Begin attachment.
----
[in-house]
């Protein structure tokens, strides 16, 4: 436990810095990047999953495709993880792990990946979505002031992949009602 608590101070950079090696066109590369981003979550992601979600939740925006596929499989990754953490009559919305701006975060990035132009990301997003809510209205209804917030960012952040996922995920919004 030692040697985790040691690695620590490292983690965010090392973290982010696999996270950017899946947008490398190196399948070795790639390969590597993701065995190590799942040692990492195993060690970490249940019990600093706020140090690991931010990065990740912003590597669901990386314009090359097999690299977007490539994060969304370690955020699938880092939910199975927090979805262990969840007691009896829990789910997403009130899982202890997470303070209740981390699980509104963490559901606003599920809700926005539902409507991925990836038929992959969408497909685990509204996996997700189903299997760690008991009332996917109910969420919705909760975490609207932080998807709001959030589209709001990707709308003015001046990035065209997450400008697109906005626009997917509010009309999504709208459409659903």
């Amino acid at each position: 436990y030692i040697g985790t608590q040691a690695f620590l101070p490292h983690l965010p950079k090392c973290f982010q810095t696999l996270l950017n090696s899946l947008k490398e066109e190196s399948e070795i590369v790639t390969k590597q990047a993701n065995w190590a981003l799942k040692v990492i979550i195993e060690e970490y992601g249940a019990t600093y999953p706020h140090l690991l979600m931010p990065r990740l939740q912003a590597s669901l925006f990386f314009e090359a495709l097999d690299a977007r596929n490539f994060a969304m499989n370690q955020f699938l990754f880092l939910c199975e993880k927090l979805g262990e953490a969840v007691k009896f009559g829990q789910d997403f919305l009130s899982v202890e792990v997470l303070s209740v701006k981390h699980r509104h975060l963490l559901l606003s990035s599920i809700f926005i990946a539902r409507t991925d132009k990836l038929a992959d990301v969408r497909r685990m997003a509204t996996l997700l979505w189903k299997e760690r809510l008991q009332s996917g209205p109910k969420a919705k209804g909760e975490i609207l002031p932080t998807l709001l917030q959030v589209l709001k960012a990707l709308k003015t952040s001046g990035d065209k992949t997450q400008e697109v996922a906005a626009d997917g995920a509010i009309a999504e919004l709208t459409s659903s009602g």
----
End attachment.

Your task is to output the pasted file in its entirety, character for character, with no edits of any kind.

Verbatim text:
[in-house]
């Protein structure tokens, strides 16, 4: 436990810095990047999953495709993880792990990946979505002031992949009602 608590101070950079090696066109590369981003979550992601979600939740925006596929499989990754953490009559919305701006975060990035132009990301997003809510209205209804917030960012952040996922995920919004 030692040697985790040691690695620590490292983690965010090392973290982010696999996270950017899946947008490398190196399948070795790639390969590597993701065995190590799942040692990492195993060690970490249940019990600093706020140090690991931010990065990740912003590597669901990386314009090359097999690299977007490539994060969304370690955020699938880092939910199975927090979805262990969840007691009896829990789910997403009130899982202890997470303070209740981390699980509104963490559901606003599920809700926005539902409507991925990836038929992959969408497909685990509204996996997700189903299997760690008991009332996917109910969420919705909760975490609207932080998807709001959030589209709001990707709308003015001046990035065209997450400008697109906005626009997917509010009309999504709208459409659903």
């Amino acid at each position: 436990y030692i040697g985790t608590q040691a690695f620590l101070p490292h983690l965010p950079k090392c973290f982010q810095t696999l996270l950017n090696s899946l947008k490398e066109e190196s399948e070795i590369v790639t390969k590597q990047a993701n065995w190590a981003l799942k040692v990492i979550i195993e060690e970490y992601g249940a019990t600093y999953p706020h140090l690991l979600m931010p990065r990740l939740q912003a590597s669901l925006f990386f314009e090359a495709l097999d690299a977007r596929n490539f994060a969304m499989n370690q955020f699938l990754f880092l939910c199975e993880k927090l979805g262990e953490a969840v007691k009896f009559g829990q789910d997403f919305l009130s899982v202890e792990v997470l303070s209740v701006k981390h699980r509104h975060l963490l559901l606003s990035s599920i809700f926005i990946a539902r409507t991925d132009k990836l038929a992959d990301v969408r497909r685990m997003a509204t996996l997700l979505w189903k299997e760690r809510l008991q009332s996917g209205p109910k969420a919705k209804g909760e975490i609207l002031p932080t998807l709001l917030q959030v589209l709001k960012a990707l709308k003015t952040s001046g990035d065209k992949t997450q400008e697109v996922a906005a626009d997917g995920a509010i009309a999504e919004l709208t459409s659903s009602g």